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How Do Kids React to a House Relocation?

posted: 16/09/2020

House removals are stressful. In fact, psychologists place them amongst the top life-changing events a person can experience alongside the sudden loss of a family member, long-term illness and divorce. Imagine how a child will feel if the impact is so significant for the grownups around it. The change can be even more significant if you are relocating to a big city like London, where everything is brighter, messier and louder. How to be certain your kids are handling the move well, and what can you do to make it easier for them? These are just some of the questions we will answer below.

How Will Your Baby React to a House Relocation?

baby in a London houseTo be fair, all your little bundle needs in its first months are food, clean diapers and lots of sleep. Babies don’t care if they live in a small village or the capital, as long as they are loved and attended to. Here the load falls on the parents to provide the best environment for the proper development of their offspring. That said you can expect some of the following reactions:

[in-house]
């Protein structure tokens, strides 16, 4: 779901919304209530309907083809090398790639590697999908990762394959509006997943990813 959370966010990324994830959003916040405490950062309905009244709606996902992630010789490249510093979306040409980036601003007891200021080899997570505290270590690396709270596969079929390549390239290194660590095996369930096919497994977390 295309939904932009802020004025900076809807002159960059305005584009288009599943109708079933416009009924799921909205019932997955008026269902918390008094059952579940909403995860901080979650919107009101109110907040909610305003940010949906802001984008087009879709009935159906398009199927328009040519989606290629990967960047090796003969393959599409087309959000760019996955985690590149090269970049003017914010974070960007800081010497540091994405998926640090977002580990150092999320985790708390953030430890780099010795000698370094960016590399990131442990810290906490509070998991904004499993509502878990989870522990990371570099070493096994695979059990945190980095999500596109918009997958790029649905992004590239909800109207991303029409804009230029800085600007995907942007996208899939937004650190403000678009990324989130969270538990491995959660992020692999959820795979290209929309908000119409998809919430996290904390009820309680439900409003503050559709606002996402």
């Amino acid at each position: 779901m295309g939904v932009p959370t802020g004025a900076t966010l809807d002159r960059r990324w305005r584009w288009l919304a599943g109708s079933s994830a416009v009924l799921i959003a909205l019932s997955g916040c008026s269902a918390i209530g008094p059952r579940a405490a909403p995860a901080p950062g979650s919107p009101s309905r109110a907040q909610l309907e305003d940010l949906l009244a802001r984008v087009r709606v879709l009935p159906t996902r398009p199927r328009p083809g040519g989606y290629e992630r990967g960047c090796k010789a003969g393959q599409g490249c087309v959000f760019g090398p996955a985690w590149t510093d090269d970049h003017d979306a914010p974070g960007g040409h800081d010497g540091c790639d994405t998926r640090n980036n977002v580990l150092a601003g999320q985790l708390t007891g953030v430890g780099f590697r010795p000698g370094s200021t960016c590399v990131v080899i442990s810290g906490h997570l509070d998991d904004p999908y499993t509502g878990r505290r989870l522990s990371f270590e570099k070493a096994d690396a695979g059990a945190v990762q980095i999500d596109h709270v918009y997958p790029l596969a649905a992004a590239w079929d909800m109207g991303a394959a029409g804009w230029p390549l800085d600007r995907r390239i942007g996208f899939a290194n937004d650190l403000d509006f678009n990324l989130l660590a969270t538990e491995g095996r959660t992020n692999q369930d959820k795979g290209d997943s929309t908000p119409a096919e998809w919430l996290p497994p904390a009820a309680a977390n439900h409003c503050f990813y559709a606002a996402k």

• Extreme fussiness
  • Crying
  • Lost of sleep
  • Change in the daily feeding routine

All should calm down a few days after you settle in your new home. There are no long-term negative effects you should be worried about. Every baby develops differently, and at its own pace, that said the perfect time to change homes will be:

  • After the colics stop;
  • Before the serious teething begins;
  • Before the little one begins to walk on its own.

You will be less stressed out and be able to finish much more work.

How Can Moving Affect Your Toddler?

The relocation will have close to none negative effect on children under the age of 5. At this time, toddlers have a short attention span, as their brain’s capability of creating long-term memories has not fully developed yet.